This sort of trade is not unheard-of -- I actually did one once -- but it's pretty unusual. Entering into this swap was economically equivalent to just buying back a lot of shares, so most companies just buy back the shares. (The swap requires less money up front, but are you really getting better leverage terms from your derivatives-dealer bank than you would from the bond market?) If you just buy back shares, your income doesn't go up and down for subsequent changes in your stock price, but if you do a swap on the same number of shares it does, creating weird earnings volatility. And this is a very silly "hedge": AB InBev is hedging its own success, so the swaps provide income when its business is good and losses when it's bad. 

Ugh some politics.

Senator Bernie Sanders has a new bill that would require the Financial Stability Oversight Council to identify all the banks that are "Too Big To Fail," and then require the Treasury to break them up "so that their failure would no longer cause a catastrophic effect on the United States or global economy without a taxpayer bailout." Meanwhile they couldn't "use any insured deposit amounts to fund" various risky activities, or have access to any Fed programs. So by hypothesis this would identify banks whose failure would "cause a catastrophic effect" without a bailout, and then ban bailouts only to those banks, ensuring catastrophe.

So this bill is obviously magical thinking of the most depressing and cynical sort; it cannot be meant literally as legislation, but is just a way to posture that Banks Are Bad. I'm less sure that's true of the Vitter-Warren proposal to restrict the Fed's ability to act as a lender of last resort; that definitely is anti-bank posturing, but it also seems like they mean it? I mean, I get the moral hazard thing, but it is odd that the reaction to a mostly successful rescue of the global economy is to try to make sure that it never happens again. Not the failure, I mean, but the rescue. Here's an article on "Why Elizabeth Warren Makes Bankers So Uneasy, and So Quiet."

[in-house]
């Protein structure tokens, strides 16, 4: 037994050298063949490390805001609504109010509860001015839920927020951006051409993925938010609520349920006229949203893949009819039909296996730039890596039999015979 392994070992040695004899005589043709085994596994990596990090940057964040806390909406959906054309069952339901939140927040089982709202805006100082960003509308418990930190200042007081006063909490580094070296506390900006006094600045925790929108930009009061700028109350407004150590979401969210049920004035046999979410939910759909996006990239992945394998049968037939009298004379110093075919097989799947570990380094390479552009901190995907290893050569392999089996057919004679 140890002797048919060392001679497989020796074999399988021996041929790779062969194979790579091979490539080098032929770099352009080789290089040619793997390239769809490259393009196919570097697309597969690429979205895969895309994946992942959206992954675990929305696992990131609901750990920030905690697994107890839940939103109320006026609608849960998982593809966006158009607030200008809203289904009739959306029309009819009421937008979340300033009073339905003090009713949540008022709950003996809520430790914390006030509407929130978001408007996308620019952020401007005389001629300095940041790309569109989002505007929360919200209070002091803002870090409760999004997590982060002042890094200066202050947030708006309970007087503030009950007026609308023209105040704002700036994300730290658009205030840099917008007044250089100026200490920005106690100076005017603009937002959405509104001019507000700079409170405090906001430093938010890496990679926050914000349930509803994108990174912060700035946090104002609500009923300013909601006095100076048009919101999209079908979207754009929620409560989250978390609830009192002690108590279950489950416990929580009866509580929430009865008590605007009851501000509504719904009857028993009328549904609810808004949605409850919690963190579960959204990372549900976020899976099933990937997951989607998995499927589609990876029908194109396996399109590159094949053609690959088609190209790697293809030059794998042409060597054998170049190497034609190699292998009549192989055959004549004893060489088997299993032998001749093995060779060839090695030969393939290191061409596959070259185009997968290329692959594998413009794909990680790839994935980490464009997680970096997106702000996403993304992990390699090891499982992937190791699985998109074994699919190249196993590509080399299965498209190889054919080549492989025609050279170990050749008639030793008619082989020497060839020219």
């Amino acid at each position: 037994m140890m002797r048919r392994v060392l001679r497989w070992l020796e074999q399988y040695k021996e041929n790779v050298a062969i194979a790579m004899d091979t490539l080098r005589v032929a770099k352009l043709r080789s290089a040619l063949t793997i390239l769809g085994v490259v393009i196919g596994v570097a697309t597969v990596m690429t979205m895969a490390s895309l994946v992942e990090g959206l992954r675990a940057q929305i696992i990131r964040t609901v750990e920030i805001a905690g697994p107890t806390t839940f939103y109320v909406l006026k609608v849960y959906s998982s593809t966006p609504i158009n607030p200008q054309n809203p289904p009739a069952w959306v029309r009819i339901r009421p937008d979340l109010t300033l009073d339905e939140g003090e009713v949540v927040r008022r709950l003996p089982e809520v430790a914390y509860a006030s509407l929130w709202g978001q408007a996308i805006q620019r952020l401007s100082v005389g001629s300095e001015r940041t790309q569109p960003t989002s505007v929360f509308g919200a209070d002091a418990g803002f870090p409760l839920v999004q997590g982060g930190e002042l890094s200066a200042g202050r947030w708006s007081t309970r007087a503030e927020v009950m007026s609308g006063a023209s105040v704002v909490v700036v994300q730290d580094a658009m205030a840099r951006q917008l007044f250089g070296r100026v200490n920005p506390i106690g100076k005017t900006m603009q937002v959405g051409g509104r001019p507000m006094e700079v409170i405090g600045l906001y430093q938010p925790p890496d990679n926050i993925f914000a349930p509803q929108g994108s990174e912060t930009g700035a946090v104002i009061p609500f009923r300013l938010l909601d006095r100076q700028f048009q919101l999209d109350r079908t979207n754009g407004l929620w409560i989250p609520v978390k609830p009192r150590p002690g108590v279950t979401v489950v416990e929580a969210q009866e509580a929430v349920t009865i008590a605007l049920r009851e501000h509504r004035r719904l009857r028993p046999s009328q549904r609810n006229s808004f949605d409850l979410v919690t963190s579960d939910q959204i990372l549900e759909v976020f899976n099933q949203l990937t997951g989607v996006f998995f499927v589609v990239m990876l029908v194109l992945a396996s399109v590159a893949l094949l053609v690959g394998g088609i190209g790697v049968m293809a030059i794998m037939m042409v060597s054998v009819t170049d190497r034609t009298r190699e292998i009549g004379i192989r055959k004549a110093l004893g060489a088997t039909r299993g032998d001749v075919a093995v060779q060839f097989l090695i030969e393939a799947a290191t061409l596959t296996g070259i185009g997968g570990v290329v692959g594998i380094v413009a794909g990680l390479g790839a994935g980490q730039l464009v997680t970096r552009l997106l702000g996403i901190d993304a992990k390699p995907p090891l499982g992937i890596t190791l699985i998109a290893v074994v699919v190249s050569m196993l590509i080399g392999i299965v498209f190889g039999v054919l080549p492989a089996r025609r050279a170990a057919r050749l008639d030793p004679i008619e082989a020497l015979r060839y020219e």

For some balancing cynicism, here's a conservative think tank arguing that Dodd-Frank "could reduce gross domestic product by $895 billion between 2016 and 2025." If someone tells you the cost of something over ten years, they're probably trying to fool you.

In possibly related news, Bank of America spent some of its shareholder meeting yesterday "countering charges from a shareholder that its sprawling size made it 'too big to manage,'" and Paul Davies is skeptical about the value of big-bank revenue synergies.

Door revolves.

My model for Point72 Asset Management is that federal prosecutors conquered SAC Capital and razed it to the ground, but then instead of salting the earth, they seeded it with jobs for former federal prosecutors. The latest is that "Kevin J. O’Connor, a former United States attorney for Connecticut," will be general counsel. Weirdly "Point72 has so far had less success" in luring former F.B.I. agents to its apparently mammoth compliance department.

More bitcoins.

Yesterday we talked a little about cryptocurrencies that are tied to other assets, and the consensus that they make no sense -- because the asset backing requires a central ledger, which defeats the distributed-ledger point of cryptocurrency -- remains strong. Here is Guan Yang. Meanwhile Ripple Labs Inc., which arguably has some elements of a central-ledger cryptocurrency dealer, was fined $700,000 by the Financial Crimes Enforcement Network for anti-money-laundering failures. In happier news, it is probably not the case that bitcoin is the Mark of the Beast. And Tyler Cowen recommends Nathaniel Popper's new book on bitcoin, "Digital Gold," as do I.

Things happen.

Nicole Cliffe on D.E. Shaw: "Much of my job was taking quants and programmers to lunch during their interview day and ordering the truffle burger at DB Bistro Moderne while talking about Doctor Who (so they would assume it was a place where women eating burgers would talk to them about Doctor Who)." SEC in-house courts favor the SEC. Odey Asset Management's flagship fund "slumped 19.3 per cent last month, after it was caught out when the Australian dollar strengthened against the US dollar." Max Levchin's online lender Affirm has raised $275 million. How do you value Mylan's stock if you're Perrigo, or Teva, or Mylan? "French prosecutors have filed preliminary criminal charges against a unit of J.P. Morgan Chase & Co. for its alleged complicity in tax fraud." LPL Financial is in trouble again for how it sold ETFs and stuff. These how-much-money-is-your-college-major-worth things never look at classics majors. Clorox Wants to Be Known for Salad Dressing and Lip Balm, Not Just Bleach. Masonic Fraternal Police Department. Is The New McDonald’s Hamburglar Hot?

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To contact the author on this story:
Matt Levine at mlevine51@bloomberg.net

To contact the editor on this story:
James Greiff at jgreiff@bloomberg.net